“He said something incredibly astute: ‘The signs are great... but you read them once, and then they just become part of the scenery,’” she remembered.
Xu said they want to focus on structural improvements and center sleep as a core tenet of recovery.
What They Hope To Move the Needle On: Increased sleep duration and decreased sleep disruptions for neurology inpatients. The team hopes to do this in a way that is scalable to an entire hospital and health system.
Big picture items they hope to decrease are rates of inpatient delirium, length of stay, and readmissions.
“More broadly, we want to change the culture of how we view and treat sleep in the hospital,” Xu said.
Reducing Admissions Among Patients Discharged with Enteral Nutrition
Team Lead: Kristen Dwinnells, clinical manager, Clinical Nutrition Support Services at the Hospital of the University of Pennsylvania (HUP)
What They’re Doing: When a patient is unable to eat with their mouth and requires sustenance administered through a tube that runs into their body, that is known as enteral nutrition. Each month, 80 patients are discharged from HUP requiring this treatment. This population has grown over the last decade, and these patients are 40 percent more likely than the average patient to be readmitted within a month. To improve these outcomes, the team will explore drivers contributing to the poor outcomes — ranging from patient comprehension to compliance barriers and continuity of care for inpatient to outpatient care transitions.
Why They Want to Do It: “Almost all our dietitians have heard stories of patients who were sent home on enteral nutrition only to have no support and unanswered questions, eventually experiencing failures with this therapy,” Dwinnells said.
She said that while Penn Medicine’s registered dietitians can provide support immediately after discharge, long-term outpatient programs couldn’t be established. When given a chance to look at the readmission data on their enteral nutrition patients, Dwinnells said they were both “excited and fearful” of what they might find because they knew there was a problem but also a significant opportunity to help.
What They Hope to Move the Needle On: As the name implies, Dwinnells and the rest of her team want to reduce readmission rates for patients on enteral nutrition. In addition to that, though, they’re hoping to improve overall patient care and satisfaction.
Some hard measures they’re looking to make headway on include hydration status, malnutrition status, and weight change. They’re also hoping to stabilize lab values for these patients.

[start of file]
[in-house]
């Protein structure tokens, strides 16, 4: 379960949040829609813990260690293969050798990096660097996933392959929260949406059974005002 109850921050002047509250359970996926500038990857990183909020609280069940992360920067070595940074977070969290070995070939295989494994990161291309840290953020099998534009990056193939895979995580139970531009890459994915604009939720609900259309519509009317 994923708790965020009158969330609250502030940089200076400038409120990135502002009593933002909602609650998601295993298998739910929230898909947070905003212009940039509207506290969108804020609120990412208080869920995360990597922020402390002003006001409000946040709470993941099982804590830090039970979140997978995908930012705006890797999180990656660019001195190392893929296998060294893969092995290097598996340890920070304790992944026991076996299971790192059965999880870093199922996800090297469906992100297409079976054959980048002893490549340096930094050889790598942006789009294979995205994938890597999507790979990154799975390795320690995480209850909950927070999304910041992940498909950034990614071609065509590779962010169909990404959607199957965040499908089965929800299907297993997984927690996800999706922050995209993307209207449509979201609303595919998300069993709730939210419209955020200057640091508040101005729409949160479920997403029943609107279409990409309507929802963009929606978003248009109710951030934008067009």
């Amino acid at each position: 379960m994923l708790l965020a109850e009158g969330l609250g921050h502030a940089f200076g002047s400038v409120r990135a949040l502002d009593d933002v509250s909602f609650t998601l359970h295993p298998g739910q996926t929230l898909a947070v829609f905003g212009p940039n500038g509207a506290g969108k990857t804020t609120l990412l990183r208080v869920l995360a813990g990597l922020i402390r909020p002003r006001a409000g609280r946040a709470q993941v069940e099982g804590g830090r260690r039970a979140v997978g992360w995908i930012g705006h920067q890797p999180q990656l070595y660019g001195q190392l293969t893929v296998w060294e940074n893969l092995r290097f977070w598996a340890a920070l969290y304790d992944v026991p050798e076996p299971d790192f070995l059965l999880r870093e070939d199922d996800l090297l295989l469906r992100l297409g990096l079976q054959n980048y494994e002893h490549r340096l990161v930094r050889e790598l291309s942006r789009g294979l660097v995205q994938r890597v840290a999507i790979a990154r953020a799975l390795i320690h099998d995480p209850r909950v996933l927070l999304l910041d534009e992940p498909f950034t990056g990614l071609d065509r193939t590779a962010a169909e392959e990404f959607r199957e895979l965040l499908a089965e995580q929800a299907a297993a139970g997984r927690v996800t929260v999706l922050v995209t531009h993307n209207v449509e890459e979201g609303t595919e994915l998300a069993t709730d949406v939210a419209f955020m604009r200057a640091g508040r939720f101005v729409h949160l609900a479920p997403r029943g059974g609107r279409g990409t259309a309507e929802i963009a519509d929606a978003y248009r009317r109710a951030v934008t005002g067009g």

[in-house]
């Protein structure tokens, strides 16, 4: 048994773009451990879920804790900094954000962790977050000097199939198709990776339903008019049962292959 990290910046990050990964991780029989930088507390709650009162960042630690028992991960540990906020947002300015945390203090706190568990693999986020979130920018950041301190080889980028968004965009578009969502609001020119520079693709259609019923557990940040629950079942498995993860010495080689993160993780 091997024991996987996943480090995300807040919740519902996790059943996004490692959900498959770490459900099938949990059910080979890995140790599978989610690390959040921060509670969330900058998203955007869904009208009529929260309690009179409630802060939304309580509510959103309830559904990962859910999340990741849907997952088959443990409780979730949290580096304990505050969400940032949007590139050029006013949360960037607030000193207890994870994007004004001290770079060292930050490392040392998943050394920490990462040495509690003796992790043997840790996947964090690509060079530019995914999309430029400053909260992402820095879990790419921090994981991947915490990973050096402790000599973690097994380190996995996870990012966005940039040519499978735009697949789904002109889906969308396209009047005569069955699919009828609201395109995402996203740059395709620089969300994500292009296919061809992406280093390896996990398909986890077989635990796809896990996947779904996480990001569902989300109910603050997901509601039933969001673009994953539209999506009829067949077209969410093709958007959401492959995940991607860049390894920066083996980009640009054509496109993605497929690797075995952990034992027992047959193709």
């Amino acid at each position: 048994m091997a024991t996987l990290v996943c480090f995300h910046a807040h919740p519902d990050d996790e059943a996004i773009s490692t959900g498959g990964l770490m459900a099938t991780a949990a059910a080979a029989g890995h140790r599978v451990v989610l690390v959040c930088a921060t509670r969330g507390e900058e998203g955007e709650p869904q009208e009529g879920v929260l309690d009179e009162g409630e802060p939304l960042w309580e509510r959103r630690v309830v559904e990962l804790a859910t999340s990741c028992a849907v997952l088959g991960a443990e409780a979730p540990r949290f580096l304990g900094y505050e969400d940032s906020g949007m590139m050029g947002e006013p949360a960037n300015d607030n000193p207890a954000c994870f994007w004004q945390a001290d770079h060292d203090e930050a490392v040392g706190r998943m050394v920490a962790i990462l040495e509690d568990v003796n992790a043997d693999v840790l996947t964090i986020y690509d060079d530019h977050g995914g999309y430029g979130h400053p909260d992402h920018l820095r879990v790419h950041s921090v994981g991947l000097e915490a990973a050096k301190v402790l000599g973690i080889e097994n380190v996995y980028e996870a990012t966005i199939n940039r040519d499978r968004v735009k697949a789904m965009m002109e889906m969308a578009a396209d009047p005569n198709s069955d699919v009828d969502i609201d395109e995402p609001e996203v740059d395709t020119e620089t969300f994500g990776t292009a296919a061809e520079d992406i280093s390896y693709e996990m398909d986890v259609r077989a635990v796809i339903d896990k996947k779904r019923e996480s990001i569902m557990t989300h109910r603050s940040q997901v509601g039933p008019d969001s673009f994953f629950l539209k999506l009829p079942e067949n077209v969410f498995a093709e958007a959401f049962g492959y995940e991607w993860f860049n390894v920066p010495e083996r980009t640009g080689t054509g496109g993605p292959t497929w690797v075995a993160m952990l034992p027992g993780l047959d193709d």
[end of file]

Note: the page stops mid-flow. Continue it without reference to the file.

“From a patient perspective, we want them to be beyond satisfied with the care and support they receive from Penn Medicine, and confident that their medical and nutrition needs and goals are being met,” Dwinnells said. “We want our patients and their caregivers to feel comfortable, confident, and, above all, to keenly understand and be able to easily follow their nutrition plan.”
Optimizing Gynecologic Oncology Care
Team Leads: Nawar Latif, MD, an assistant professor of Obstetrics and Gynecology, and Leslie Andriani, MD, a clinical fellow in Gynecologic Oncology
What They’re Doing: This team hopes to develop a standardized protocol for care for patients with gynecological cancers, improving their outcomes. These patients account for more than 160 surgeries monthly — and more than 400 chemotherapy visits. Almost half of the patients in this population at HUP also come from communities with disproportionate levels of economic need. On top of that, roughly one in 10 need to be readmitted after their surgery due to complications that arise after a return home.
Why They Want to Do It: Currently, there are no local or national standards for post-discharge care for these patients, so the opportunity to step into this vacuum was compelling.
“We know from work in other specialties that personalized, yet automated, communications and assessments can streamline post-discharge and between-visit care. These strategies can help identify concerning clinical matters early, and empower patients with essential information they need to heal and stay out of the hospital,” Andriani explained. “This patient population is high-risk in regard to medical conditions and complex social needs, so we hope this program will bring some equity to our patients.”
What They Hope to Move the Needle On: Overall, the team wants to cut down on gynecological oncology patients’ readmissions and emergency department visits. They’re also hoping to make care teams more accessible to patients and make the entire experience less difficult on patients going through an already difficult period of their lives.
“I would like to see an innovative, 21st-century post-surgical discharge care program that capitalizes on the available technology and uses evidence-based guidance to provide better, more accessible, and equitable care,” Latif said.